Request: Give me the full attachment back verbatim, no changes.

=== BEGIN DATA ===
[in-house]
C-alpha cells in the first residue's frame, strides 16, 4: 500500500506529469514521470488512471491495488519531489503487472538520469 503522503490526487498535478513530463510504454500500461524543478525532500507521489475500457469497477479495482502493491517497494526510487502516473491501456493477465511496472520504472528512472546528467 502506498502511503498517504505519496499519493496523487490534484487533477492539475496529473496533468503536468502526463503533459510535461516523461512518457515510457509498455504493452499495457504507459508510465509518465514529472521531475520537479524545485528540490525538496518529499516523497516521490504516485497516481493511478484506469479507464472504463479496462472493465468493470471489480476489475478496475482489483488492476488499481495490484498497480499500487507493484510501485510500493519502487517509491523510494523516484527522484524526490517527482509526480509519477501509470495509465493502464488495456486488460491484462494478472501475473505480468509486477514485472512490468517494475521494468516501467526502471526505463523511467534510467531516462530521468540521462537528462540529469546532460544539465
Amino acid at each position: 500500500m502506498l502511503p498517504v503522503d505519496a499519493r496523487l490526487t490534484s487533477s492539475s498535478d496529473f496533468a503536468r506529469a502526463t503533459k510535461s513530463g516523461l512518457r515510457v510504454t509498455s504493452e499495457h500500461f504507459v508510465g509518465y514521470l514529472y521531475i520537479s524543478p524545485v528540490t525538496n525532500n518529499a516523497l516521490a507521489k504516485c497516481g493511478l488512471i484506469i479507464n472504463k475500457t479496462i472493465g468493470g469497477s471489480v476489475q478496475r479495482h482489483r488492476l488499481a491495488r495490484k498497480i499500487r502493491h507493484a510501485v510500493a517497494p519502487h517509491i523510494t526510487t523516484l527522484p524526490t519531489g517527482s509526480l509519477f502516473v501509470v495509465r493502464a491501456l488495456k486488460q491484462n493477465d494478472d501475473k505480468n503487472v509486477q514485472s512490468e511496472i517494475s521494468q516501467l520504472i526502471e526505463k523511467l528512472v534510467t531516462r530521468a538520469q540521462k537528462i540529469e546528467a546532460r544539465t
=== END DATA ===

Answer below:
[in-house]
C-alpha cells in the first residue's frame, strides 16, 4: 500500500506529469514521470488512471491495488519531489503487472538520469 503522503490526487498535478513530463510504454500500461524543478525532500507521489475500457469497477479495482502493491517497494526510487502516473491501456493477465511496472520504472528512472546528467 502506498502511503498517504505519496499519493496523487490534484487533477492539475496529473496533468503536468502526463503533459510535461516523461512518457515510457509498455504493452499495457504507459508510465509518465514529472521531475520537479524545485528540490525538496518529499516523497516521490504516485497516481493511478484506469479507464472504463479496462472493465468493470471489480476489475478496475482489483488492476488499481495490484498497480499500487507493484510501485510500493519502487517509491523510494523516484527522484524526490517527482509526480509519477501509470495509465493502464488495456486488460491484462494478472501475473505480468509486477514485472512490468517494475521494468516501467526502471526505463523511467534510467531516462530521468540521462537528462540529469546532460544539465
Amino acid at each position: 500500500m502506498l502511503p498517504v503522503d505519496a499519493r496523487l490526487t490534484s487533477s492539475s498535478d496529473f496533468a503536468r506529469a502526463t503533459k510535461s513530463g516523461l512518457r515510457v510504454t509498455s504493452e499495457h500500461f504507459v508510465g509518465y514521470l514529472y521531475i520537479s524543478p524545485v528540490t525538496n525532500n518529499a516523497l516521490a507521489k504516485c497516481g493511478l488512471i484506469i479507464n472504463k475500457t479496462i472493465g468493470g469497477s471489480v476489475q478496475r479495482h482489483r488492476l488499481a491495488r495490484k498497480i499500487r502493491h507493484a510501485v510500493a517497494p519502487h517509491i523510494t526510487t523516484l527522484p524526490t519531489g517527482s509526480l509519477f502516473v501509470v495509465r493502464a491501456l488495456k486488460q491484462n493477465d494478472d501475473k505480468n503487472v509486477q514485472s512490468e511496472i517494475s521494468q516501467l520504472i526502471e526505463k523511467l528512472v534510467t531516462r530521468a538520469q540521462k537528462i540529469e546528467a546532460r544539465t